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Alberta’s fentanyl response is tragic. The solution is simple

Dr. Hakique Virani is a specialist physician in public health and preventive medicine and in addiction medicine, and is an assistant clinical professor at the University of Alberta Faculty of Medicine.

A recent Globe article describing Alberta's failure to respond to the fentanyl crisis demonstrated that, over the past months, media may have a better grasp of this problem than the authorities charged with solving it. A decade ago experts began calling for action on a prescription opioid crisis. Three years ago, we encouraged authorities to revisit their decision to allow "generic OxyContin" in Canada.

Now, families in every social demographic are grieving the loss of hundreds of Albertans to the fentanyl epidemic. At each of these times, we have we heard platitudes like, "This is a complex issue that requires comprehensive solutions aimed at the root causes of this problem."

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The problem is big, and it is tragic. But it is not complex. Here's how simple the solution is.

There are three evidence-based interventions that are proven to reduce opioid fatalities:

1. Naloxone, the antidote for opioid overdose, is cheap, safe, and effective. After Health Canada sent 200 doses of naloxone in kits to the Blood Tribe for overdose prevention in March, 2015, Alberta Health launched its expanded naloxone distribution program, and only had to commit $300,000 to do so. It has saved lives already, but its effectiveness has been limited by the narrow reach of needle exchange programs. In Calgary, two-thirds of fentanyl overdoses are occurring in suburban homes.

Given naloxone's safety, there is no legitimate argument against making naloxone freely available to anyone who wants it. Such an approach is supported by the World Health Organization, citing evidence that in populations where naloxone is distributed at a rate of 1 per 1,000 people, opioid overdose deaths are reduced by almost half.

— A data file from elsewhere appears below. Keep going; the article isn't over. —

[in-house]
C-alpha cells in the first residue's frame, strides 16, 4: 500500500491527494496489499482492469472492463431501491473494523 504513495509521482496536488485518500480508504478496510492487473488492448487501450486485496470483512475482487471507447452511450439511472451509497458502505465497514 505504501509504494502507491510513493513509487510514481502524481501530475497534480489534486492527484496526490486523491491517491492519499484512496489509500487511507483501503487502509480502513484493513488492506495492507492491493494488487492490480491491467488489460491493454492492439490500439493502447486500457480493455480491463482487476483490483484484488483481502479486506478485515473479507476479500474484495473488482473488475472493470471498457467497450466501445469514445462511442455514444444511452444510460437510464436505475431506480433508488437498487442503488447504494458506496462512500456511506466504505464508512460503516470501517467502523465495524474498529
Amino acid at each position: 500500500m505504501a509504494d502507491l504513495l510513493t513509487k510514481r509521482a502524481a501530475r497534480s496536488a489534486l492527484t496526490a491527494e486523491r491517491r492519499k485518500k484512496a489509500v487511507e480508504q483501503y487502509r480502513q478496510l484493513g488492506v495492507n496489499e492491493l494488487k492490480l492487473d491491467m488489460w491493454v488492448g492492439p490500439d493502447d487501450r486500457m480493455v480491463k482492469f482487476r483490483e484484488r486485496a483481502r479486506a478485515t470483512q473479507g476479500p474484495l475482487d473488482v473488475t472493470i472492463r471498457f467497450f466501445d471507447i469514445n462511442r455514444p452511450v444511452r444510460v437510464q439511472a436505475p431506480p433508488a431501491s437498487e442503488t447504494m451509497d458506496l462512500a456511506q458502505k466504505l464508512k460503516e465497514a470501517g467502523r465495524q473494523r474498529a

2. Canada has been a pioneer in demonstrating the safety and effectiveness of safe injection sites. The data are clear. Safe injection sites save lives, and cheaply. They also provide patients with an entry point from which to pursue more definitive addiction treatment. The Supreme Court of Canada knows this, and accordingly, ruled against the Stephen Harper government's attempt to shut down InSite in Vancouver. Safe injection sites should have been available in Alberta long before the fentanyl crisis.

Thankfully, on the front lines in Alberta, the majority of treatment-seeking individuals using fentanyl are not injecting drugs. But that is changing. If we fail to employ the other solutions rapidly, the burden of injection fentanyl use will continue to rise, bringing with it severe co-morbidities. The arrival of heroin and fentanyl after our failure to deal with a prescription opioid crisis was predictable. So will be the escalation of higher risk injection drug use.

3. Medication-assisted treatment with medications like buprenorphine is a highly cost effective population health approach to treating opioid addiction definitively and reducing overdose deaths. This treatment also reduces the population demand for opioids, which is associated with a decrease in new opioid users. These facts have caught the attention of President Obama, who, two weeks ago, issued an order that federal agencies with health-care responsibilities would, within 90 days, identify and address barriers to medication-assisted treatment for opioid addiction. The opioid problem in Alberta is worse than it is in the United States, and calls for improved access to medication-assisted treatment have gone on for closer to 90 months than 90 days here. It is long past time to act.

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The opioid problem in Alberta is not a problem of scarce resources. The interventions described above are inexpensive. The interventions currently available – residential treatment, intensive counselling, and inpatient detoxification – on the other hand, are expensive. More concerning is that abstinence-based treatment of opioid addiction is associated with relapse rates approaching 100 per cent and an extremely high risk of overdose death. Parents, children, siblings, friends, and neighbours of fentanyl casualties know this reality all too well.

Alberta urgent-care centres and emergency departments are seeing close to 250 individuals a month with opioid poisoning or withdrawal (compared to fewer than 100 in 2012). Emergency care and hospital admissions are costly. Evidence-based care for opioid addiction in the community is not.

And compassion is free.

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